[Context] I'm developing a little app, as a hobby to learn ncurses, that catalogs and lists and searches within a set of documents (for now, they are the HOWTOs from TLDP).

The most tricky part of the app is, I believe, the file reader (show the contents of a file nicely). To really be able to provide a good enough user experience, given that the HOWTOs are somewhat long, it would be a valuable feature if I can "save" the line where the user stopped reading, and start on that same line the next time the user opens up that same HOWTO [/context]

So to the real question: is there a command-line reader that can not only get a line X as a parameter and position the cursor at that line, but also tell me the line that was last shown? I understand that an app can't "return" that value, given that returns are either 0 or an ERROR#, so maybe some kind of system variable or shared memory or... ?

Given that I'll be doing the call from a C app, maybe a different solution that's not an external app will also serve me just right, I'm open to suggestions.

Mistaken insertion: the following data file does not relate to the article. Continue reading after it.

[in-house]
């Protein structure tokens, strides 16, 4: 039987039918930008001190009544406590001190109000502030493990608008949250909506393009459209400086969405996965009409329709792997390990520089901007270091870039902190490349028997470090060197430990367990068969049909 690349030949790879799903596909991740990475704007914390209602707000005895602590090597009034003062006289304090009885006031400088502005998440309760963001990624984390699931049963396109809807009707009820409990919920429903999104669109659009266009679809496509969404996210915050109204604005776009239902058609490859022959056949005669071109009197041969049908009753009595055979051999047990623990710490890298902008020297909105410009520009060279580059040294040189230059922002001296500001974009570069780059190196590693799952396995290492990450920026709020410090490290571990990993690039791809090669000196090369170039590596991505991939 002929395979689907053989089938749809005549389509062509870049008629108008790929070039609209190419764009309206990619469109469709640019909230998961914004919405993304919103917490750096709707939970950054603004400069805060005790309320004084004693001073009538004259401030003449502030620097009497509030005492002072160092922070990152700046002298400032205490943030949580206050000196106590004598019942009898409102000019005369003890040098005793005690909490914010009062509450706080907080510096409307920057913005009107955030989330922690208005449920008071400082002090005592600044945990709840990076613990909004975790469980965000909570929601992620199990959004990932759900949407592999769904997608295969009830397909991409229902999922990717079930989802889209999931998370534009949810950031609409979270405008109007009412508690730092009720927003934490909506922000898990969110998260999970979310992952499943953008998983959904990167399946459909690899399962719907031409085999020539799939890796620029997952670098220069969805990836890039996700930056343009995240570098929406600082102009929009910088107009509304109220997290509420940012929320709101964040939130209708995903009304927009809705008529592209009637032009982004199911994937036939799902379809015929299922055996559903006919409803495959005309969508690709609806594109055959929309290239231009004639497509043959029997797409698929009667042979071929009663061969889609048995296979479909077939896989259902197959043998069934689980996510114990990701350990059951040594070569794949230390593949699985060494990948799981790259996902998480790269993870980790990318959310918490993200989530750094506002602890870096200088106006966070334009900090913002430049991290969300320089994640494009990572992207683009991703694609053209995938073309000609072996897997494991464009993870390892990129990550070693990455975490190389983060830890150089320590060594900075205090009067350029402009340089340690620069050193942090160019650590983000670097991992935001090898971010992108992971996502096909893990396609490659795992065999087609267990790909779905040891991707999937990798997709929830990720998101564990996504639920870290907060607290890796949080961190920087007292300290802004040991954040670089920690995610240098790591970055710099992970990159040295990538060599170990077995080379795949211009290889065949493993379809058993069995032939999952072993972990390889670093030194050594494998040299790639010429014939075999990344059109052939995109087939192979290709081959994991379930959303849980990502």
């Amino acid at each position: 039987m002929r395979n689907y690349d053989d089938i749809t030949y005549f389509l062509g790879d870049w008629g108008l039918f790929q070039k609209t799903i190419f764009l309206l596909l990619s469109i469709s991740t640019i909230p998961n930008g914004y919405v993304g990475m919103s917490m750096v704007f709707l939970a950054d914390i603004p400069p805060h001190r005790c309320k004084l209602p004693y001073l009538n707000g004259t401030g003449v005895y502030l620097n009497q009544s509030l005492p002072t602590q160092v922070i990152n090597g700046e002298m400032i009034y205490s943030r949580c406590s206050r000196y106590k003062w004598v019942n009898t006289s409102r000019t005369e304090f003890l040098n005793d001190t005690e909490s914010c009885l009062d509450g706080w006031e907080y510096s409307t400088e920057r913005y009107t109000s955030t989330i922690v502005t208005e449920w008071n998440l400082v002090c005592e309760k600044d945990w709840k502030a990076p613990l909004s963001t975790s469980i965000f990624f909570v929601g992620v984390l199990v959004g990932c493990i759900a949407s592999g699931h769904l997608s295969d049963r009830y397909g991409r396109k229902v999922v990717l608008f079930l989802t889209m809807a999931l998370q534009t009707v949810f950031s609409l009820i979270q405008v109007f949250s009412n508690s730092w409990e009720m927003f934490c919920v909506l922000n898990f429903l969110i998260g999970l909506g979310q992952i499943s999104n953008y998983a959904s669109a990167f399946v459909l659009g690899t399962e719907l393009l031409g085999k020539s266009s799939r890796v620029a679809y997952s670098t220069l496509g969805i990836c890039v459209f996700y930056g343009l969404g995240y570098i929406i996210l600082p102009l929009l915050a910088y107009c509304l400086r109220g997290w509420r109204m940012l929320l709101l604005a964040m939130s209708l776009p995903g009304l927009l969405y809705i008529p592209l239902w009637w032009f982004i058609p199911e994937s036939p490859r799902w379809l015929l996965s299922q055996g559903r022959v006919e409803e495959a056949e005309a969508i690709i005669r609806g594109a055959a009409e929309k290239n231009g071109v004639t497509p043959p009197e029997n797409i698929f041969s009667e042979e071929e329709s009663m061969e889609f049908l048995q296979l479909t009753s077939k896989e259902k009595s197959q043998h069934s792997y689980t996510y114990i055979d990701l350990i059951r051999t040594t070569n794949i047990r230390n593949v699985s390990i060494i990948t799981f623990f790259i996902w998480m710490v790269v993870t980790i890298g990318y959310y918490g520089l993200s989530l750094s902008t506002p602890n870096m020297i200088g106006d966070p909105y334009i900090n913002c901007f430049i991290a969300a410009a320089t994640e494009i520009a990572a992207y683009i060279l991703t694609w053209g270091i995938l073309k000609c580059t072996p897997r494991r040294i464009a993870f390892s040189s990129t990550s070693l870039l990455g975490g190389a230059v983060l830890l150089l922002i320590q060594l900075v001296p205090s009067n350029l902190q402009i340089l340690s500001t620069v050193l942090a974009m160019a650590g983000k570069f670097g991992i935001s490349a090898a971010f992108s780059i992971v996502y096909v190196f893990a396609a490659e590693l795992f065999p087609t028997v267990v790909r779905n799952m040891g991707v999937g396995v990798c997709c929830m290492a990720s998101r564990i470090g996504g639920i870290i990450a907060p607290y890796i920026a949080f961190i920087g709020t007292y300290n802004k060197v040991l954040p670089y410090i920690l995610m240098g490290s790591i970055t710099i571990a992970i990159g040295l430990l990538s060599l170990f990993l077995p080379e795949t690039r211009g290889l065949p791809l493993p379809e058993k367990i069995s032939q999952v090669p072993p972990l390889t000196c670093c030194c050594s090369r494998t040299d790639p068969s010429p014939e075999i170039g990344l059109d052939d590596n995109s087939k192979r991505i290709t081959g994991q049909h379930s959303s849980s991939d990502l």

• 1
    view (part of vim) saves the file position in the viminfo file. At least, it does depending on your viminfo setting. – derobert Jan 8 '13 at 19:30
  • Oh that's a nice tip, I never knew about view... I think I would be more comfortable using a more newbie-friendly solution where a simple "q" or Ctrl+c would be enough to close the reader. But then, view is certainly something I will look into if unable to find a different solution. Also, I just tested it and view not only writes the markers to .viminfo but also opens the file in the mark already, so that would be one less concern... I think I'll end up using that if nothing similar appears. Thank you! – beder Jan 8 '13 at 19:38
  • Similarly to the vim situation open buffers in emacs retain their state unless you close the whole program (or explicitly kill the buffer). – dmckee Jan 8 '13 at 23:57
  • Just by the way. view is not only part of vim, it is vim. In Ubuntu, at least, both are symbolic links which resolve to /usr/bin/vim.gnome – Peter.O Jan 9 '13 at 5:08

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